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Liget Cultural and Recreational Space to be ‘Unmatched in Europe,’ says Project Commissioner

MTI-Hungary Today 2019.10.09.

The project to transform Budapest’s City Park (Liget) into “a cultural and recreational space unmatched in the whole of Europe” is proceeding apace, László Baán, the government commissioner for the project, said in interviews to state news service MTI and pro-government daily Magyar Nemzet.

The park occupying more than 13,000sqft features around 50 playground installations, including a three-level climbing feature inspired by Pál Szinyei Merse’s painting Airship, all opening towards the end of the month. The playground, Hungary’s most complex and state-of-the-art, comes on the heels of the inauguration of the renovated Millennium House (formerly Olaf Palme House), he told MTI.

Millennium House and Rose Garden Opens in City Park This Month

Baán emphasised that the City Park would be family-friendly, with a total of seven new playgrounds.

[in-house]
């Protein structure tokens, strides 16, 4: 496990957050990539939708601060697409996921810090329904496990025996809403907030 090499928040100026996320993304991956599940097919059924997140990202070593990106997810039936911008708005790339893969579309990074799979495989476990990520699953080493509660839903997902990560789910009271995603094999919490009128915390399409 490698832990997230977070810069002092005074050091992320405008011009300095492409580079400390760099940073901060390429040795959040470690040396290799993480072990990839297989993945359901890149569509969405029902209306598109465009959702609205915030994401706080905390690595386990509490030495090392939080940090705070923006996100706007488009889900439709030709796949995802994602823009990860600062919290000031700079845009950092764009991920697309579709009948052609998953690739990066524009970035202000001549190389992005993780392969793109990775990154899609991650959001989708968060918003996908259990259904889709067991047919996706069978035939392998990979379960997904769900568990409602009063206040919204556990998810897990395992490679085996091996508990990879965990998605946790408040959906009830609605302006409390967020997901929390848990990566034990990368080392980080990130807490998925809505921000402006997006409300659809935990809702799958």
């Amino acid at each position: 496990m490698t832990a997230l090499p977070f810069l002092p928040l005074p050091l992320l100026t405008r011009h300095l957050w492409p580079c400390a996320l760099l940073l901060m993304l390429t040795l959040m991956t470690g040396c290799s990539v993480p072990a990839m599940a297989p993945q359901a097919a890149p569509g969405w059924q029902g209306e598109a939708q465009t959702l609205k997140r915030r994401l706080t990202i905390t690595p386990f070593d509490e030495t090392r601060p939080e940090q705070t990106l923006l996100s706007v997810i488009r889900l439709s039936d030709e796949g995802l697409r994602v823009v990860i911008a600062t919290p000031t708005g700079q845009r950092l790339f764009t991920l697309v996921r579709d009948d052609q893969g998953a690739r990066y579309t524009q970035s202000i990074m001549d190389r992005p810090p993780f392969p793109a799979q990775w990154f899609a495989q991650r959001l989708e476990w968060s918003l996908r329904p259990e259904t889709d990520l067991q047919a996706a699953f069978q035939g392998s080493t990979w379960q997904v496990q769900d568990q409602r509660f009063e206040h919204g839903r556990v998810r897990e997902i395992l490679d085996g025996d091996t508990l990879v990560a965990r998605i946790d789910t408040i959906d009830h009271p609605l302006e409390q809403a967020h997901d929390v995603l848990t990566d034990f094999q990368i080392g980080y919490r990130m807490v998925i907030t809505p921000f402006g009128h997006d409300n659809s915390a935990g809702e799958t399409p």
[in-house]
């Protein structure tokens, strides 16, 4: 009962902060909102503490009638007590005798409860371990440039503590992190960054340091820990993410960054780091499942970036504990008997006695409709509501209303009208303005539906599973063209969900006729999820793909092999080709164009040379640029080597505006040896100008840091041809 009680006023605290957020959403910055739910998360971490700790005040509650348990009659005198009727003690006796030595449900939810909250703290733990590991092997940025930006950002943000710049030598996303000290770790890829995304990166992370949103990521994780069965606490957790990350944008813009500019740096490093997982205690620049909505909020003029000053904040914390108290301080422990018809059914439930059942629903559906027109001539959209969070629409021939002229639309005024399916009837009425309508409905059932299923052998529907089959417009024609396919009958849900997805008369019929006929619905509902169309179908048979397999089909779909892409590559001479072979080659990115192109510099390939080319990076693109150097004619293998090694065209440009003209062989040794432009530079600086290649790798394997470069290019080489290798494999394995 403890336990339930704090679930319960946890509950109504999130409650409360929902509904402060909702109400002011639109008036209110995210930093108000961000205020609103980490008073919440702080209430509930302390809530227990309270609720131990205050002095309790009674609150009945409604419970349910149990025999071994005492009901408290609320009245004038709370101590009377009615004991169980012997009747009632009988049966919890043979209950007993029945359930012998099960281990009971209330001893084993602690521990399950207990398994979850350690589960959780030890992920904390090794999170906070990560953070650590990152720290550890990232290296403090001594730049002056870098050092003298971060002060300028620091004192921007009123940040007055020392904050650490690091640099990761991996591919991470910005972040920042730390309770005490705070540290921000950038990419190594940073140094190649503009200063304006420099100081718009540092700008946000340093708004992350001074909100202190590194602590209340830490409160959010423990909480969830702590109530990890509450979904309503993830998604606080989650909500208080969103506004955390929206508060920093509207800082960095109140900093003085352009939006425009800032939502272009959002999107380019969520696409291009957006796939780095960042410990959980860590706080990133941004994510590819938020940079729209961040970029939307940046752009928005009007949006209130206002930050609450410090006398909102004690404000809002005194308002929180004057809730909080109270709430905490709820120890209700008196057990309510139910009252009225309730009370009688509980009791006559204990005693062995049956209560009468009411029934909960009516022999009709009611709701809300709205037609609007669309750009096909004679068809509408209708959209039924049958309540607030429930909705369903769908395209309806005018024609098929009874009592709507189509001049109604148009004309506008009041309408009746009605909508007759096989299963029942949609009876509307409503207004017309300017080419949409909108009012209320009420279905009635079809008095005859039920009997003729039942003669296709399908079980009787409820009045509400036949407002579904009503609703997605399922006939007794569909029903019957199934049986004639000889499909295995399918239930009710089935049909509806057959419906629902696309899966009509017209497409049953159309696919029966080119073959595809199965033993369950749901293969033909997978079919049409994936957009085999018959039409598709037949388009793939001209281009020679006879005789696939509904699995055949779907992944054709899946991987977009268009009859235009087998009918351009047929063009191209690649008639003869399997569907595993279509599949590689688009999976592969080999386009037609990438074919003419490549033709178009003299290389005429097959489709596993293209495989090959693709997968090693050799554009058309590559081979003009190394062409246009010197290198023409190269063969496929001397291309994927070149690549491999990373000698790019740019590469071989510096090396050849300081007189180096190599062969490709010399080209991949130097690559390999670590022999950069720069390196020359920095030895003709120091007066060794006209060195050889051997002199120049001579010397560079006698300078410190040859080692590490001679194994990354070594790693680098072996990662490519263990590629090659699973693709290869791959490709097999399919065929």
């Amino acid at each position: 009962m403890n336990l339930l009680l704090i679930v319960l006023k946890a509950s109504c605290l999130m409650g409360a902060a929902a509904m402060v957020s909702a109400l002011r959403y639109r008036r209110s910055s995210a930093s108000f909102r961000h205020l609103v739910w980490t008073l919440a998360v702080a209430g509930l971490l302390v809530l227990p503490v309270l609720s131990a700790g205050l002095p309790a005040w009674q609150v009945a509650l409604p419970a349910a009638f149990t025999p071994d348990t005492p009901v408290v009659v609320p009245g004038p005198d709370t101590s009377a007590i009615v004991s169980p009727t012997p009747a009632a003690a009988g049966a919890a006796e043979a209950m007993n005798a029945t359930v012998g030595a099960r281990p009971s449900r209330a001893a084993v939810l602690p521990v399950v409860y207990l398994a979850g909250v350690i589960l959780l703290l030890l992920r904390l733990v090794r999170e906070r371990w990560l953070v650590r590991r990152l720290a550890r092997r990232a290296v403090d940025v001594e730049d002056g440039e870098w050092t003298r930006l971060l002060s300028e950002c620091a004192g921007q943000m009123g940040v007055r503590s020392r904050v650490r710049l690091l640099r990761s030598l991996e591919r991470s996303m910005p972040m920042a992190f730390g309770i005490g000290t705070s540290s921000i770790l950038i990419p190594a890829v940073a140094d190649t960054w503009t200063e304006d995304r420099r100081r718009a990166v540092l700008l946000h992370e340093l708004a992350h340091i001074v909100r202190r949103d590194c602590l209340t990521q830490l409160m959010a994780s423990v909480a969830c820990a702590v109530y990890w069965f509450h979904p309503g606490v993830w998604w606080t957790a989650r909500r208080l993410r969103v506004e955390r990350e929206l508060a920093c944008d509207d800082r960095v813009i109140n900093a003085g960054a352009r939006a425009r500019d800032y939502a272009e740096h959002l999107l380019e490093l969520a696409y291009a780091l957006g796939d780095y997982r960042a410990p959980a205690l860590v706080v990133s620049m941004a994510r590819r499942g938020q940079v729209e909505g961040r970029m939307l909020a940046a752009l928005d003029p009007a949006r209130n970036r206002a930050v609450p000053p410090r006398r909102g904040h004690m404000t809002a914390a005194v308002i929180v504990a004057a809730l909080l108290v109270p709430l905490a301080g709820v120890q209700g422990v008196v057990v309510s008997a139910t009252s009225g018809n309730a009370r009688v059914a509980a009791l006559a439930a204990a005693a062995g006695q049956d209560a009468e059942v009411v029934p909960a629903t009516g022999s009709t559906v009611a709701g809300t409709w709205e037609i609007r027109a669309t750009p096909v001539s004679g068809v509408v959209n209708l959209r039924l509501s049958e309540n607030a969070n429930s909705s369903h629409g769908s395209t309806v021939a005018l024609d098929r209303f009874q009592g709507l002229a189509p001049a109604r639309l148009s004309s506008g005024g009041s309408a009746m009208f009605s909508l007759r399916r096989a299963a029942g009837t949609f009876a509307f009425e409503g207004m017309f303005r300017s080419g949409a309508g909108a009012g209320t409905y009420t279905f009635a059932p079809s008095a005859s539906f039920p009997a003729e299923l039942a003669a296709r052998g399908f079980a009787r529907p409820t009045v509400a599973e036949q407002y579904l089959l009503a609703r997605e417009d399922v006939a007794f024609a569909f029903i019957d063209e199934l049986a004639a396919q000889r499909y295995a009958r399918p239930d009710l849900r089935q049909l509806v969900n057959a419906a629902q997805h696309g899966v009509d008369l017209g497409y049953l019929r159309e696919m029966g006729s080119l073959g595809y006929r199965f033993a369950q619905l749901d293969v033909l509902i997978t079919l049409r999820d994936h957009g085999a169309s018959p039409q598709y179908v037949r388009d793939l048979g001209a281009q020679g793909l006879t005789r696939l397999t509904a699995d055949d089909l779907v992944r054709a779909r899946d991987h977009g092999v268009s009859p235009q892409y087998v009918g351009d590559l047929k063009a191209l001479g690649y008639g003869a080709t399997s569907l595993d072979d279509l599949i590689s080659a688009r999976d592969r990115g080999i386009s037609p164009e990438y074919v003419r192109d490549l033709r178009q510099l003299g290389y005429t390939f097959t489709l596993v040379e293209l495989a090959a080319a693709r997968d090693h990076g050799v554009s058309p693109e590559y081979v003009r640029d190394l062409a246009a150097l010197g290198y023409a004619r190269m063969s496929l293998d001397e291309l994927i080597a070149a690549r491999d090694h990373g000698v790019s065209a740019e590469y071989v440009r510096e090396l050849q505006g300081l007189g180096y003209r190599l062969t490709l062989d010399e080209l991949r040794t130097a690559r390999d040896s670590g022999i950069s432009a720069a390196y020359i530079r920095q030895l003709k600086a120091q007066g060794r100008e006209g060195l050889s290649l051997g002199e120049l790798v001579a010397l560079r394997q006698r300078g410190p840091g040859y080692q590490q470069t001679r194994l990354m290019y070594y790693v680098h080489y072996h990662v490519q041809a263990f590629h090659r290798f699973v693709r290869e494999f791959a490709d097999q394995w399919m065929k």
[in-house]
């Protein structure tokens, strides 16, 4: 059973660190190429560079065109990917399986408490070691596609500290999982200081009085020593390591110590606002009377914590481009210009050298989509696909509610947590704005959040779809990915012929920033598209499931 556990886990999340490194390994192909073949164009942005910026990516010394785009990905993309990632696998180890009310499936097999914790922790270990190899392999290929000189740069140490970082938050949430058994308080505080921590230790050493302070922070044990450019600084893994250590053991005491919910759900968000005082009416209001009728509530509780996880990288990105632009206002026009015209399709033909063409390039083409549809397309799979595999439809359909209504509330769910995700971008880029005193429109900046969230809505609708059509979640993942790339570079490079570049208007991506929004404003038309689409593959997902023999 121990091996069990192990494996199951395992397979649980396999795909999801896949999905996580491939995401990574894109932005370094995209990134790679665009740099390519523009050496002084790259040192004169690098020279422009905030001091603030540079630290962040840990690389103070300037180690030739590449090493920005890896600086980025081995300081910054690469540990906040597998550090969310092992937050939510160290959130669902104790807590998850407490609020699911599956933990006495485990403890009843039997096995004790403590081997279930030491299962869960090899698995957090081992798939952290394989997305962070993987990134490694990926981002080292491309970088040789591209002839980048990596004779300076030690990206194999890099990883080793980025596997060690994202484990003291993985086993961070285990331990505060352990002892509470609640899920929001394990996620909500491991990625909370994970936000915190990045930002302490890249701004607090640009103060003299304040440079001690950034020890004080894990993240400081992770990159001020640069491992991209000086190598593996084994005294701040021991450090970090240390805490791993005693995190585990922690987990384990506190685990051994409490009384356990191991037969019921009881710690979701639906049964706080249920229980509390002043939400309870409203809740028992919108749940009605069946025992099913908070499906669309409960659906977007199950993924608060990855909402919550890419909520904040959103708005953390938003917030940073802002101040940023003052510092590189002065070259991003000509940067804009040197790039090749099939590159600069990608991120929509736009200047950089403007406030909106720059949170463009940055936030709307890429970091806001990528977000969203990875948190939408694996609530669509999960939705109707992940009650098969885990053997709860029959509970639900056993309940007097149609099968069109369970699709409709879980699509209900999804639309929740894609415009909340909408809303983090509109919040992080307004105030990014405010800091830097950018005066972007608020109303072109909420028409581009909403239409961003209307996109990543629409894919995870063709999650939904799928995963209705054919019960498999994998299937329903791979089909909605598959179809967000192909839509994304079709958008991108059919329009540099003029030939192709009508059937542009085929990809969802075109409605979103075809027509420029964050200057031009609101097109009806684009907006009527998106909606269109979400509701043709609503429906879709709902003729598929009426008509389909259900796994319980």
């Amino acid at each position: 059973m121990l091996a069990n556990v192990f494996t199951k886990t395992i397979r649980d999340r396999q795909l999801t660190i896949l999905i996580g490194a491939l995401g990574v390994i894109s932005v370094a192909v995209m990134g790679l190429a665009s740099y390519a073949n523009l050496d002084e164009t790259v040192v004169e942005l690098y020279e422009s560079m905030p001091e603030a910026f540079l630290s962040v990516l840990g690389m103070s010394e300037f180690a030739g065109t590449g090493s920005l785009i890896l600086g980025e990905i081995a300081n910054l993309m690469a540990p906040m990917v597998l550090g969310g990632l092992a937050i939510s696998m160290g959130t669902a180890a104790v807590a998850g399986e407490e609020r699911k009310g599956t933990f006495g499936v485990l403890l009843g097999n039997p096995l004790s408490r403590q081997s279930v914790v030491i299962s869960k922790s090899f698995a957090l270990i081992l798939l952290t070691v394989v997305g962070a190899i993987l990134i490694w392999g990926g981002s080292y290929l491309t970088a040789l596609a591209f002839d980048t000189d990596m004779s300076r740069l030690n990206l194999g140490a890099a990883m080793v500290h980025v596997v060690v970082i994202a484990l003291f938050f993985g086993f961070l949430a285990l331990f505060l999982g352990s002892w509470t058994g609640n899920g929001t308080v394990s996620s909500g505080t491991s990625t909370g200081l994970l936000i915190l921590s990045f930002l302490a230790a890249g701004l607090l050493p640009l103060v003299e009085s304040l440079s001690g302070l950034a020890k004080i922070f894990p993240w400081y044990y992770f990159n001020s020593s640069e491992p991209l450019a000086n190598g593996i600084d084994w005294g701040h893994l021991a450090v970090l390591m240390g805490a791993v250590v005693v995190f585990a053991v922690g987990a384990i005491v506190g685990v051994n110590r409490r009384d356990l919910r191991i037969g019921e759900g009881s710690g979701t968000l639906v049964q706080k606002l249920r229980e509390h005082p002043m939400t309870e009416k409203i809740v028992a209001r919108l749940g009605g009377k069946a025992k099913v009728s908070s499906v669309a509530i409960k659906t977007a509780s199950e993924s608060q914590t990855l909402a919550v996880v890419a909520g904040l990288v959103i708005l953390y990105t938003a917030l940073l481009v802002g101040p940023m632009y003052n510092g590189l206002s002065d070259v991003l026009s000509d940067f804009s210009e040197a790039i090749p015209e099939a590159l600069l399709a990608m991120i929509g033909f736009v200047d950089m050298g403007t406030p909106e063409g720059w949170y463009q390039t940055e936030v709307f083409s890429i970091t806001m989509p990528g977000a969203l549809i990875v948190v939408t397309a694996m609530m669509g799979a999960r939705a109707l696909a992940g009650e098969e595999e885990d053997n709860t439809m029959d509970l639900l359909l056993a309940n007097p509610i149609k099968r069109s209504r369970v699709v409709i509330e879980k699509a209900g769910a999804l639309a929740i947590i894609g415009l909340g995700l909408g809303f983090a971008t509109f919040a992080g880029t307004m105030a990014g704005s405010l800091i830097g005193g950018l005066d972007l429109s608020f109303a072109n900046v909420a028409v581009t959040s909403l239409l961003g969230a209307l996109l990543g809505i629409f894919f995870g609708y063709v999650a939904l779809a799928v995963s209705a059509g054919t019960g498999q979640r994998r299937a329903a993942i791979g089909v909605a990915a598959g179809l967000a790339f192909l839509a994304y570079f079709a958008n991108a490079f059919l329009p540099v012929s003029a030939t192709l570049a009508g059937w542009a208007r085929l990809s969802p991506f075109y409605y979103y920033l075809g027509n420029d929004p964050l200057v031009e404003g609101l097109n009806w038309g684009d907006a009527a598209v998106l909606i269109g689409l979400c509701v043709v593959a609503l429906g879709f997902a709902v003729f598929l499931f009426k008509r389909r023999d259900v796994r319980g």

Kids playing on one of the new playgrounds prior to the inauguration. Photo by Márton Mónus/MTI

The state’s investment in Liget Budapest, the large-scale project that will also transform the Liget into a museums quarter, could be recouped in 15 years, Baán told Wednesday’s Magyar Nemzet. He said that

From 2023, after the renovation of the City Park is completed in a manner befitting the 21st century, the country will have a new cultural attraction of such a scale that state monies spent on the project are expected to be recouped within 15 years through the extra revenue from tourism it generates”

He added that the Liget, “a cultural and recreational space that will be unmatched in all of Europe”, will serve its most frequent visitors first: Hungarians.

Government Commissioner László Baán. Photo by Zoltán Balogh/MTI

Baán, who is also the director of the Museum of Fine Arts, an anchor of the Liget project, said that Hungarian museums drew an annual 20 million visitors in the 1980s, but that number was halved in the 1990s as they were forced to compete with other attractions for visitors’ time and money. He said Hungarian museums were late to adapt to the international trend among such institutions to become less academic and “speak a language intelligible to everybody”, but said they “have become and are becoming more visitor-friendly”. He also noted the Museum of Fine Art’s “ground-breaking role” in getting this process rolling in Hungary some 15 years earlier.

In the featured photo illustration: a plan of the Liget Project. Photo by Városliget Zrt./MTI

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